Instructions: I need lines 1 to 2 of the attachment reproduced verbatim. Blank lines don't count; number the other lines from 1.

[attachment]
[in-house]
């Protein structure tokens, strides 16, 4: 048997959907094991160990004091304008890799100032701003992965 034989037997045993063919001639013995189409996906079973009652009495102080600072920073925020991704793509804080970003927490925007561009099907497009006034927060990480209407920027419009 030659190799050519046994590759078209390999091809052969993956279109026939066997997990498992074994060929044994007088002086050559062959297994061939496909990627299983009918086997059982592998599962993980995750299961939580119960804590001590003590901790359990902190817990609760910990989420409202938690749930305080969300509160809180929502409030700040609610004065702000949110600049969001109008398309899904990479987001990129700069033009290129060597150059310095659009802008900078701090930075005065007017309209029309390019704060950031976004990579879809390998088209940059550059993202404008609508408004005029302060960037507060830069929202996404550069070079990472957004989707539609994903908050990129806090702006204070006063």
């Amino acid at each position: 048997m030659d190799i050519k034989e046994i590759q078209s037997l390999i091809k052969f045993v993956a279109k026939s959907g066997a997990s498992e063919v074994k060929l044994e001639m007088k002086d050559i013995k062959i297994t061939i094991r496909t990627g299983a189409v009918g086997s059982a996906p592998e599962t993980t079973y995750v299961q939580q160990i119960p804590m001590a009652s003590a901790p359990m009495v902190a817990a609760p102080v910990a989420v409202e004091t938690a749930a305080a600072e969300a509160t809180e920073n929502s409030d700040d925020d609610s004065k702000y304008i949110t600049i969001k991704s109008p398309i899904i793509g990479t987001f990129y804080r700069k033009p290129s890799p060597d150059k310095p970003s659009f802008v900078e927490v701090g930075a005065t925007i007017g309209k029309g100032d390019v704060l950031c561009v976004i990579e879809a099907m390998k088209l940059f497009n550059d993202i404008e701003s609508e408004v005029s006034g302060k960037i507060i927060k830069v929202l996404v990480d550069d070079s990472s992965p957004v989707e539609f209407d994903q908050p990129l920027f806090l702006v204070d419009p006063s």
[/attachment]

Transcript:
[in-house]
């Protein structure tokens, strides 16, 4: 048997959907094991160990004091304008890799100032701003992965 034989037997045993063919001639013995189409996906079973009652009495102080600072920073925020991704793509804080970003927490925007561009099907497009006034927060990480209407920027419009 030659190799050519046994590759078209390999091809052969993956279109026939066997997990498992074994060929044994007088002086050559062959297994061939496909990627299983009918086997059982592998599962993980995750299961939580119960804590001590003590901790359990902190817990609760910990989420409202938690749930305080969300509160809180929502409030700040609610004065702000949110600049969001109008398309899904990479987001990129700069033009290129060597150059310095659009802008900078701090930075005065007017309209029309390019704060950031976004990579879809390998088209940059550059993202404008609508408004005029302060960037507060830069929202996404550069070079990472957004989707539609994903908050990129806090702006204070006063």